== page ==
Chronic pain is a serious health issue in the United States, affecting about 100 million adults, with an estimated annual cost of up to $635 billion.

Over the last seven years, I have devoted my research to better understanding the underlying mechanisms of neuropathic pain, one of the most devastating kinds of chronic pain and one in which current treatments have limited effectiveness.

The long-term goal of our investigation is to develop medication improves therapeutic profiles for neuropathic pain, but other non-pharmacological alternatives also should be incorporated.

University of New England faculty and students were introduced to the Mercy Pain Center, a full-spectrum pain management clinic, and its staff of physicians and other health care professionals several years ago. During the last six months, I have shadowed Dr. Stephen Hull, director of Mercy’s Medical Pain Service and Living Life Well Pain Rehabilitation Program.

This experience has provided me with new perspectives regarding chronic pain, chronic pain patients and chronic pain management.

The rehabilitation program provides patients with tools to cope with their pain beyond prescription medications. In this 12-week, group-based program, they learn how to use behavioral therapy and physical exercise to combat their pain. This approach not only addresses the physical component of chronic pain, but also aims to improve the daily function and overall well-being of the patients.

One of the primary barriers for chronic pain management is a lack of clear communication between those suffering from chronic pain and their medical providers. Various pain scales are widely used to allow patients to rate their pain levels and help health care providers to determine treatment plans. However, many symptoms are associated with chronic pain, and it is not clear which symptoms are taken into consideration when patients rate their levels of pain and its impact on their well-being.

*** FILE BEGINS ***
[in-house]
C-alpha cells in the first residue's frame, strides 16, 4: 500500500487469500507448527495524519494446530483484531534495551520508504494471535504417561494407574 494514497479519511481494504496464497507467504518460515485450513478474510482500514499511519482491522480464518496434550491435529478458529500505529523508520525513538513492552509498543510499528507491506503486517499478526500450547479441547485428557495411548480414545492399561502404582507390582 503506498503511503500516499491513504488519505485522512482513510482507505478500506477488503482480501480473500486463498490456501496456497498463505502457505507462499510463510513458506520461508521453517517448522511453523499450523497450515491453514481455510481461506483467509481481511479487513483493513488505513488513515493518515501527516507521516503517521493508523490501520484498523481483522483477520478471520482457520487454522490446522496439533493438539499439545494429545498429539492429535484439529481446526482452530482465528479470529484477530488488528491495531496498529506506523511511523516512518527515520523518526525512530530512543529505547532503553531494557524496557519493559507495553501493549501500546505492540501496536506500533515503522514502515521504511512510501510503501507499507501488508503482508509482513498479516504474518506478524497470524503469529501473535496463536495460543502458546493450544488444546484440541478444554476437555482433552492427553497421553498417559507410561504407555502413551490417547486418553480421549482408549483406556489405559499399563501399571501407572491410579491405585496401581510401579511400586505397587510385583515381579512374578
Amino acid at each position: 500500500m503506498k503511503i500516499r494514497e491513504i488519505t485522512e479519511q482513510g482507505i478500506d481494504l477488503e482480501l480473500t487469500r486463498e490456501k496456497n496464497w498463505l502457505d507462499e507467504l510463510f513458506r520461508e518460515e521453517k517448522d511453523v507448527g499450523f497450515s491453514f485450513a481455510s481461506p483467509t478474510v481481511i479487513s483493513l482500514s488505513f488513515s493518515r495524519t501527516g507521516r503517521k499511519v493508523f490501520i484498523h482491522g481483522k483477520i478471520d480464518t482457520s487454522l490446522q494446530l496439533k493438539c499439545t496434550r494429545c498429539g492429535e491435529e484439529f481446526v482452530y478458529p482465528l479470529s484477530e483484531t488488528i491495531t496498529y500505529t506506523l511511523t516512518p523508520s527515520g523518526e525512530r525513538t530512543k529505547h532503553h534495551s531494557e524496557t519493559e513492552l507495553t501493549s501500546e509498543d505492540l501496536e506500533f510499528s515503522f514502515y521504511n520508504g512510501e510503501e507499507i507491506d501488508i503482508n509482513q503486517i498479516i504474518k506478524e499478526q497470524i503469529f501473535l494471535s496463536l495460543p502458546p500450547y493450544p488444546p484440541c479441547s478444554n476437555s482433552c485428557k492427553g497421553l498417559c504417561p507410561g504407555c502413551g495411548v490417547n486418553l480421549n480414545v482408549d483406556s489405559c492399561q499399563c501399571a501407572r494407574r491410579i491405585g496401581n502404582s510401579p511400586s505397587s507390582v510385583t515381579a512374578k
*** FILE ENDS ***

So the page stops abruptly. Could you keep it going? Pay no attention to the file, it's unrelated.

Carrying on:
Further, patients and their providers may not agree on how to rate the level of pain, which may affect the selection of effective management approaches. In collaboration with a UNE medical student, we have developed an ongoing survey study to tackle this issue.

While with Hull, I also observed the economic challenges facing many people who have chronic pain. A large number of them became disabled or unemployed because of their chronic condition and many have to rely on MaineCare to cover their medical expenses.

Their situations motivated me to look at the impact of socioeconomic factors on the prevalence of chronic pain in Maine. This study furthered collaboration among various colleges within UNE, as members of our research team included individuals from the College of Osteopathic Medicine, the College of Pharmacy and the School of Community and Public Health.

A better understanding of the transition from acute pain to chronic pain will help improve management strategies post-injury/surgery, which may improve long-term outcomes. This “new” direction is closely related to what we are studying in the laboratory, the role of microglia in chronic pain conditions. Microglia, the resident innate immune cells in the central nervous system, are considered the early responders after nerve injury, hence specific modulation of microglial activity may lead to a reduction in the likelihood of developing chronic pain following an acute pain condition.

Although pharmacological methods are the major component of chronic pain management, I am convinced that an integrated, multidisciplinary approach is the best way to manage chronic pain. I am confident that research at Mercy Hospital and UNE will lead to better methods of diagnosing and treating chronic pain.

 

Ling Cao, M.D., Ph.D., is an associate professor of microbiology at the University of New England College of Osteopathic Medicine and a member of the Center for the Excellence in Neurosciences.